Up to 40,000 furloughed workers here could face unemployment when the Government's job retention scheme expires, it's been claimed.
Around 211,700 people are enrolled on the emergency scheme, which enables companies to keep their workers on the payroll despite a catastrophic drop in business due to Covid-19.
But with the job retention scheme expiring in October, it's expected that large numbers of workers will eventually be made redundant as employers' workload will not be the same as t was pre-Covid-19.
Already, the number of people claiming unemployment benefits has more than doubled since March to reach 65,200. And the number of proposed redundancies hit 1,400 over the first few weeks in June, up from 350 in May.
Senior economist Gareth Hetherington, director of the Ulster University economic policy centre, said it is estimated that 10% to 20% of furloughed workers would ultimately end up unemployed. Some sectors, such as manufacturing, would see 20% of furloughed workers without a job to come back to, and other sectors could have losses of less than 10%.
"Different sectors will recover at different rates, and in some, restrictions will be lifted quite quickly, though for others, restrictions are in place for quite an extended period of time. Anything more than 20% brings us into very, very big numbers, and returns us to a level of unemployment we last saw in the late 1980s or early 1990s," he said.
Rosemary Connolly, an employment law solicitor based in Warrenpoint, said companies needed to tread carefully if they were making people redundant.
"There is of course a very real risk that with the tapering off the furlough scheme that many companies, for whom it has been a form of life support in terms of retaining employees, will have to take difficult decisions about reducing employment numbers and/or reducing core terms and conditions of employment, eg hours of work as they contend with a changed environment," she said.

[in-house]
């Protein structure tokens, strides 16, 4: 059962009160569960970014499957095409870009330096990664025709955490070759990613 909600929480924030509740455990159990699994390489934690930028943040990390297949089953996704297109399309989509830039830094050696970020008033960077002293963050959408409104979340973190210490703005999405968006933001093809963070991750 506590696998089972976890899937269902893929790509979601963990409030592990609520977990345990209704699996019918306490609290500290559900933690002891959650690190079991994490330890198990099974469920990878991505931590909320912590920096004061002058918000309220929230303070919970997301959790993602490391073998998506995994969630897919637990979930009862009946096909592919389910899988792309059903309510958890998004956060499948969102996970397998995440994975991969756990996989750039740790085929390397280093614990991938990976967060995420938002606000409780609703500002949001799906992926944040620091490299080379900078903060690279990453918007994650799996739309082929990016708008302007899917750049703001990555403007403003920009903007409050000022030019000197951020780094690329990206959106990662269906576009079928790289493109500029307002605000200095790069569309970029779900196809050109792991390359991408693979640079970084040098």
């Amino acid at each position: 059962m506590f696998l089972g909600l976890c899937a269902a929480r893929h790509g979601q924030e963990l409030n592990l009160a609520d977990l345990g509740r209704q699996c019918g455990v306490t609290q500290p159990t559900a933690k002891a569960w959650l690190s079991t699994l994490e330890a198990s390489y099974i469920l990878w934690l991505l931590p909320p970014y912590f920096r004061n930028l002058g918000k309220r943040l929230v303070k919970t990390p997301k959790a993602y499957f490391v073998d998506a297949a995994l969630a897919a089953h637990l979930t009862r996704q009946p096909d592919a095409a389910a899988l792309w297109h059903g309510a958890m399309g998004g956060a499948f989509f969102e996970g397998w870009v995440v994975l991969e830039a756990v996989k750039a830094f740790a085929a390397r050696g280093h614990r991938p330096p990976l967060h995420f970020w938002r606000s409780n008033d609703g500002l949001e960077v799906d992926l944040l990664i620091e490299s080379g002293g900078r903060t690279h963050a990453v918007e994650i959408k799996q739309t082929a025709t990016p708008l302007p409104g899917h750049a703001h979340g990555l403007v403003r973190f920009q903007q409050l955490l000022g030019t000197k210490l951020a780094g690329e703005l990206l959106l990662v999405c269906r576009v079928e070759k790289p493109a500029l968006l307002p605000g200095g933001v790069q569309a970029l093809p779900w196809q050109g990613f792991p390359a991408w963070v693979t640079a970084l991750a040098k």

"Employers will need to take great care to ensure that in negotiating variation of contract terms or indeed implementing a redundancy process that they fully observe consultation requirements with affected employees and that they adopt a fair procedure and use only job related objective criteria in determining which positions should be made redundant."
She said employers need to plan now what their future staff requirements will be before the scheme runs out in October.
The Department for the Economy said it will soon publish a paper which will "look at the risk around furloughing and the potential pathway of unemployment".
Co Tyrone firm Mallaghan Engineering, which makes equipment such as lifts for airports and airlines, this week became the latest big employer to confirm that jobs will be cut due to a fall in demand. Aerospace firms Bombardier and Thompson Aero have announced up to 1,100 job losses between them.
Stephen Kelly, the chief executive of Manufacturing NI, said that with Northern Ireland firms required to give 90 days notice of plans to make more than 100 staff redundant, July and August could become "difficult periods" for the economy.
Firms here were having to make decisions on the size of their workforce more quickly than in Great Britain, where 45 days notice is required.